and wood/epoxy composites, as it provides control right at the outer aerodynamic surface, which determines ultimate performance. Both material systems are able to provide the complete range of outboard airfoil shapes currently of interest.

While the outboard portion of the rotor changes little with material choice, the inboard region is a different matter. Fiberglass rotor blades often incorporate a large amount of inboard planform area and twist, and may carry the maximum chord quite far in toward the root (Figure 4-3) (Stoddard, 1989). For a given rotor diameter, this will produce the most power, albeit at the cost of a significant increase in total blade surface area and materials. The flat sheet nature of the veneers used in wood/epoxy construction does not lend itself well to large inboard planform and the twist and the double curvature surfaces that result. Instead, a gradual transition from the inboard airfoil shape to an oval root is performed over the inner third of the blade (Figure 4-4). To regain the minor power loss due to lessened inboard planform area, a slight increase in blade length is provided. Since the turbine rotor designer is free to sweep energy out of the flow at whatever radius provides the least rotor cost, this is an effective solution because the cost of the slight extra length is small compared to the large reduction in inboard planform area. Low wind start-up torque is reduced, which could be a limitation for some turbine designs, but the reduction of planform area also reduces storm wind loading on the turbine as a whole, so the cost trade-off at the system level may or may not be favorable depending on start-up requirements.


Turbine designs, which incorporate full span blade pitch control, can use that system to provide aerodynamic shutdown. Many current turbine designs, which use a mechanical brake for normal shutdown, do not have full span pitch control and must therefore depend on some other method of aerodynamic braking for safety. A great many methods have been tried, but most machines have used either a pivoting outboard tip section or a rotating tip plate.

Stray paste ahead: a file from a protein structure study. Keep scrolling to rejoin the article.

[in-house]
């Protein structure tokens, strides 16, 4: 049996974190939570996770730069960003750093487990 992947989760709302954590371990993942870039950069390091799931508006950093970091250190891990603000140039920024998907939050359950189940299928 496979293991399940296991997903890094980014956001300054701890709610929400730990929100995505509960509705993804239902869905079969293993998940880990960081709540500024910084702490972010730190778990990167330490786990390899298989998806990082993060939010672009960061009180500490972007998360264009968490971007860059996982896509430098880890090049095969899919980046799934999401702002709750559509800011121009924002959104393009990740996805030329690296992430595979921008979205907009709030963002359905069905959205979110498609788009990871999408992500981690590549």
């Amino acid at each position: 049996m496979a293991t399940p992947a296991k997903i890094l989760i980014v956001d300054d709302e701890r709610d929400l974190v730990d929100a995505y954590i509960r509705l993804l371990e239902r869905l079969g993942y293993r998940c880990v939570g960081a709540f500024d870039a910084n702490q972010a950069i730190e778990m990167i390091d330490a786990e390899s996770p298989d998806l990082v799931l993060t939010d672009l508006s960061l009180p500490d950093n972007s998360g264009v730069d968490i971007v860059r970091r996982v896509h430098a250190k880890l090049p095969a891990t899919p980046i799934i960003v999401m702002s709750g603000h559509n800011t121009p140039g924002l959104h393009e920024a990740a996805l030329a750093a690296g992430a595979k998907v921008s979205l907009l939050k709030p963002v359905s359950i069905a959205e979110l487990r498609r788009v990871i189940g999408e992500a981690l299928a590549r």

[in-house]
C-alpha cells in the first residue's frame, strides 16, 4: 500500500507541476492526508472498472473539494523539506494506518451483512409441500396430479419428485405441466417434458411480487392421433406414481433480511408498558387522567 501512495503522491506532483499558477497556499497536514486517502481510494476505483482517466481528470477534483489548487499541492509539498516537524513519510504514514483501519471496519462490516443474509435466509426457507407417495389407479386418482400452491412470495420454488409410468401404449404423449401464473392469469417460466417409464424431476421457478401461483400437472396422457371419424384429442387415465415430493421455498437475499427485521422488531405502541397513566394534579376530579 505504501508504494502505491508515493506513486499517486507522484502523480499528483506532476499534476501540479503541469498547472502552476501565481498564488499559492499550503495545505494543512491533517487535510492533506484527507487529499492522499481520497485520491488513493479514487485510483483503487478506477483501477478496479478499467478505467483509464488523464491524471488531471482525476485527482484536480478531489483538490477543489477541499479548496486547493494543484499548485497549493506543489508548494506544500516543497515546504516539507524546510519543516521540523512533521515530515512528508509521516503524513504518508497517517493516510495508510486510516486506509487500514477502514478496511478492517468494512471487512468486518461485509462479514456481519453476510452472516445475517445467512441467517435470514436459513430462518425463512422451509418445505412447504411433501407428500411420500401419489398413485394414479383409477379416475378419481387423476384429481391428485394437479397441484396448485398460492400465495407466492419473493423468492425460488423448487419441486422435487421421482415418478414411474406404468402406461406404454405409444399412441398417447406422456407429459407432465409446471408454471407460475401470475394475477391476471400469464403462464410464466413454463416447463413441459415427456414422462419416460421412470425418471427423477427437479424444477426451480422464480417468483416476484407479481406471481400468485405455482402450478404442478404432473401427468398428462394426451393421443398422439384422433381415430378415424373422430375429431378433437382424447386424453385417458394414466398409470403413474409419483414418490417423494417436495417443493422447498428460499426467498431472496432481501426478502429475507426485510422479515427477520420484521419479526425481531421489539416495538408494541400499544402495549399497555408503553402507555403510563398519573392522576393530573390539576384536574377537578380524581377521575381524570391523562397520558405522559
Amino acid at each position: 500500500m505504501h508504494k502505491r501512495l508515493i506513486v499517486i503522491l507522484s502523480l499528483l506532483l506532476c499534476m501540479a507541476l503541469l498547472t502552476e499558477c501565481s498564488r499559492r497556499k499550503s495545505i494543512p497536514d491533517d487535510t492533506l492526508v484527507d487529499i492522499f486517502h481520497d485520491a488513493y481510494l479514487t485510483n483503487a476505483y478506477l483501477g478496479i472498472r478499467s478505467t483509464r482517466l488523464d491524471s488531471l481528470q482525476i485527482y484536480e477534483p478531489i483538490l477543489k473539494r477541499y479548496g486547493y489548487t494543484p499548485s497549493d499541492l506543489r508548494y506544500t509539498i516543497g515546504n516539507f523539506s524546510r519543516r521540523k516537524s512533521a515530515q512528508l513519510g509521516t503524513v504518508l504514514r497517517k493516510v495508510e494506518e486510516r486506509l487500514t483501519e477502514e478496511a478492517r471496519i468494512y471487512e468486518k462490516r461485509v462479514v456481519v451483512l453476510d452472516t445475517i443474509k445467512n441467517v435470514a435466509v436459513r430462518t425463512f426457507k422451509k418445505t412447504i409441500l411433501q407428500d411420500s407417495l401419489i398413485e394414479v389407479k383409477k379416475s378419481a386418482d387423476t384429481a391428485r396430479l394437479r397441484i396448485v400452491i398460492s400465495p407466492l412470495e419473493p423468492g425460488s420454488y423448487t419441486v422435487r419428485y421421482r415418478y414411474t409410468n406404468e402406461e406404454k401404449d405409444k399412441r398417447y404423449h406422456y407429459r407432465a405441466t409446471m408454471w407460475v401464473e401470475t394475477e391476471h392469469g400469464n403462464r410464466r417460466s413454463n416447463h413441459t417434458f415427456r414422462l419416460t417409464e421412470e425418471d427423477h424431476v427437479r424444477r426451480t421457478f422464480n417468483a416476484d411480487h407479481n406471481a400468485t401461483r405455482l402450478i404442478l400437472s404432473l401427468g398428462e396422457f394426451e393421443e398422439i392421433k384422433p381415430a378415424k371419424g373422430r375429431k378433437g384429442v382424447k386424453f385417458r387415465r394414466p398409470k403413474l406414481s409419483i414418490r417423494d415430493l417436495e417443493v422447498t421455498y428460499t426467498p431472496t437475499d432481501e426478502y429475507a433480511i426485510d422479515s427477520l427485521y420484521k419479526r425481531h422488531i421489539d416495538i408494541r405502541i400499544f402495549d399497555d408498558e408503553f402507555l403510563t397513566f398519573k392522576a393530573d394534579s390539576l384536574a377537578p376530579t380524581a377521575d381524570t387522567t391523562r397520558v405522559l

The pivoting tip design has been dominant for the Danish fiberglass blades. The usual arrangement employs a centrifugal latch that releases the tip when an overspeed condition occurs. The tip is then allowed to move outboard, and a cam rotates it (in pitch) until it is perpendicular to the plane of rotation, thereby providing the drag needed to slow the machine aerodynamically. The typical arrangement to accomplish this uses steel parts for the mechanism, including cam, follower, attachment feet, and the structural tubes, which carry the tip loads back into the inboard blade. The feet that form the attachment to the blade are typically glassed (i.e., embedded in resin/fiber) onto one of the blade shells to secure the mechanism to the inner blade and to secure the tip to the pivoting tube.

Tip failures have been observed with this system, typically near the cut that separates the tip from the inner blade. That is where the bending moment in the tube is at the maximum, and indenting or scuffing from a loosely fitting bearing or collar can help initiate a failure. Damage in this area due to saw cuts, welding, or other manufacturing operations has also been known to lead to tube failure. These problems are not generally due to insufficient fatigue knowledge of the steels used, but rather to manufacturing and quality control issues, and the fact that a small geometric cross section for the embedded tube leads to rather high working stresses. The bonded retention of the assembly to the blade has generally been quite satisfactory (Poore and Patterson, 1990; Stoddard, 1989; Faddoul, 1981).

Composites can be considered as a replacement for steel in this high-stress fatigue application. Fiberglass, while strong enough, has a low modulus that leads to large angular deflections and consequent problems with bearing alignment. Carbon fiber has the stiffness, strength, and fatigue endurance needed for the tip tube application, but it is considerably more costly than steel. However, as the cost of carbon fiber drops, the weight

The National Academies | 500 Fifth St. N.W. | Washington, D.C. 20001
Copyright © National Academy of Sciences. All rights reserved.
Terms of Use and Privacy Statement